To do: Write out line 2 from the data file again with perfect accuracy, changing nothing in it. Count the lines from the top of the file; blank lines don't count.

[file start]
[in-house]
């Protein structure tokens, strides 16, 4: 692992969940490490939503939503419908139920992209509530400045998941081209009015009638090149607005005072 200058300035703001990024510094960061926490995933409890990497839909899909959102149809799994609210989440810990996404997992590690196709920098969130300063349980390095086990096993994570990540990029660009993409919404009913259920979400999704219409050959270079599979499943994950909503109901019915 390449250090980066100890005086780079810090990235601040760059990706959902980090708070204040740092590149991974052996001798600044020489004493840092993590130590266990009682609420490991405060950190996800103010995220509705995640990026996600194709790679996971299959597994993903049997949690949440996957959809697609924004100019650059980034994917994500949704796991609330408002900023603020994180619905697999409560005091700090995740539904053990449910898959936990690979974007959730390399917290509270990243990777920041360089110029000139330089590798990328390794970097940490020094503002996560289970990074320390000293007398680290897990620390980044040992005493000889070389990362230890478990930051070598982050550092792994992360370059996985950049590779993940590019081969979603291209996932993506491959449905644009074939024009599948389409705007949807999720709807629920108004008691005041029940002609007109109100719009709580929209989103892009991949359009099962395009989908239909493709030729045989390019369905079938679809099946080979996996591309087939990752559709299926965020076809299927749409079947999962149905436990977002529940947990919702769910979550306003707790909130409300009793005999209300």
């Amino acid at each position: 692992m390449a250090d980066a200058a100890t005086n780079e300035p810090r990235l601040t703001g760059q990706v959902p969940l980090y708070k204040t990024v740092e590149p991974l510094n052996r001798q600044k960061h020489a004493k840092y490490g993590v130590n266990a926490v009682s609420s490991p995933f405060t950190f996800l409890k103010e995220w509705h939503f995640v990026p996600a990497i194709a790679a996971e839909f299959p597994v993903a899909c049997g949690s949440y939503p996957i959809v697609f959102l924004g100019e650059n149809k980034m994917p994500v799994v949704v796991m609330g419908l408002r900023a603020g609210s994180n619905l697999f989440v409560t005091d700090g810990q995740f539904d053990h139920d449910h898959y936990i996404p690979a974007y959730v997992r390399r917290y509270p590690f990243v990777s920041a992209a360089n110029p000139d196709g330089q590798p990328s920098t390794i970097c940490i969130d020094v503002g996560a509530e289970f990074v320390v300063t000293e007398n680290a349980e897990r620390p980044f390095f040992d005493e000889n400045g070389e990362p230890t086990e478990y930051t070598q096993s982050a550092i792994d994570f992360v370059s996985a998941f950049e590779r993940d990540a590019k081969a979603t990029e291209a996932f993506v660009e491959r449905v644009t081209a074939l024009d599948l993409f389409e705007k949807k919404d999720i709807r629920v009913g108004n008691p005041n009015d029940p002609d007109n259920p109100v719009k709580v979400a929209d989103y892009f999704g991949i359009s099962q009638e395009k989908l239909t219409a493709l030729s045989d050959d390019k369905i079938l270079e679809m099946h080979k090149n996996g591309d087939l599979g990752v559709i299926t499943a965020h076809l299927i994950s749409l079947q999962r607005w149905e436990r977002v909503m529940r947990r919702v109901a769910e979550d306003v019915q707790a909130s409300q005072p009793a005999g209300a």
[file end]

């Protein structure tokens, strides 16, 4: 692992969940490490939503939503419908139920992209509530400045998941081209009015009638090149607005005072 200058300035703001990024510094960061926490995933409890990497839909899909959102149809799994609210989440810990996404997992590690196709920098969130300063349980390095086990096993994570990540990029660009993409919404009913259920979400999704219409050959270079599979499943994950909503109901019915 390449250090980066100890005086780079810090990235601040760059990706959902980090708070204040740092590149991974052996001798600044020489004493840092993590130590266990009682609420490991405060950190996800103010995220509705995640990026996600194709790679996971299959597994993903049997949690949440996957959809697609924004100019650059980034994917994500949704796991609330408002900023603020994180619905697999409560005091700090995740539904053990449910898959936990690979974007959730390399917290509270990243990777920041360089110029000139330089590798990328390794970097940490020094503002996560289970990074320390000293007398680290897990620390980044040992005493000889070389990362230890478990930051070598982050550092792994992360370059996985950049590779993940590019081969979603291209996932993506491959449905644009074939024009599948389409705007949807999720709807629920108004008691005041029940002609007109109100719009709580929209989103892009991949359009099962395009989908239909493709030729045989390019369905079938679809099946080979996996591309087939990752559709299926965020076809299927749409079947999962149905436990977002529940947990919702769910979550306003707790909130409300009793005999209300």